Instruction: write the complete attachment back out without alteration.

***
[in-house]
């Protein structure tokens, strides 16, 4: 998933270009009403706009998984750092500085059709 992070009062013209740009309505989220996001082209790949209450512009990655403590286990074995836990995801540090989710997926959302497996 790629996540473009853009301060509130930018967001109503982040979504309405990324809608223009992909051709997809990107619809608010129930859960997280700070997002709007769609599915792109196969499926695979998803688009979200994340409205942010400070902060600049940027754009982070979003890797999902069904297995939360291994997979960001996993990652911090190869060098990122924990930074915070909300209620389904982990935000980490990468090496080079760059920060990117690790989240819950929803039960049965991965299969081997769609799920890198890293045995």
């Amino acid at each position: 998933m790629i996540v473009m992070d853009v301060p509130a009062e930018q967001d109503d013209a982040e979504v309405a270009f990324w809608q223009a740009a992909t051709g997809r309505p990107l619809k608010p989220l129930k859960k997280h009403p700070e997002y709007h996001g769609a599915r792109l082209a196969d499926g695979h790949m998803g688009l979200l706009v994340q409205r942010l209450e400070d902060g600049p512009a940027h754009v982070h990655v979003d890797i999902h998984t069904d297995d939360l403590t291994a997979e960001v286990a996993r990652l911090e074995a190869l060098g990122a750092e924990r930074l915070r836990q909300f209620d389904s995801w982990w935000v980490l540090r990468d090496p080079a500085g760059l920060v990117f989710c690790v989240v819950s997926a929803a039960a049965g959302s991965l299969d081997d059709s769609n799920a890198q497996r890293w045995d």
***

[in-house]
């Protein structure tokens, strides 16, 4: 998933270009009403706009998984750092500085059709 992070009062013209740009309505989220996001082209790949209450512009990655403590286990074995836990995801540090989710997926959302497996 790629996540473009853009301060509130930018967001109503982040979504309405990324809608223009992909051709997809990107619809608010129930859960997280700070997002709007769609599915792109196969499926695979998803688009979200994340409205942010400070902060600049940027754009982070979003890797999902069904297995939360291994997979960001996993990652911090190869060098990122924990930074915070909300209620389904982990935000980490990468090496080079760059920060990117690790989240819950929803039960049965991965299969081997769609799920890198890293045995």
């Amino acid at each position: 998933m790629i996540v473009m992070d853009v301060p509130a009062e930018q967001d109503d013209a982040e979504v309405a270009f990324w809608q223009a740009a992909t051709g997809r309505p990107l619809k608010p989220l129930k859960k997280h009403p700070e997002y709007h996001g769609a599915r792109l082209a196969d499926g695979h790949m998803g688009l979200l706009v994340q409205r942010l209450e400070d902060g600049p512009a940027h754009v982070h990655v979003d890797i999902h998984t069904d297995d939360l403590t291994a997979e960001v286990a996993r990652l911090e074995a190869l060098g990122a750092e924990r930074l915070r836990q909300f209620d389904s995801w982990w935000v980490l540090r990468d090496p080079a500085g760059l920060v990117f989710c690790v989240v819950s997926a929803a039960a049965g959302s991965l299969d081997d059709s769609n799920a890198q497996r890293w045995d």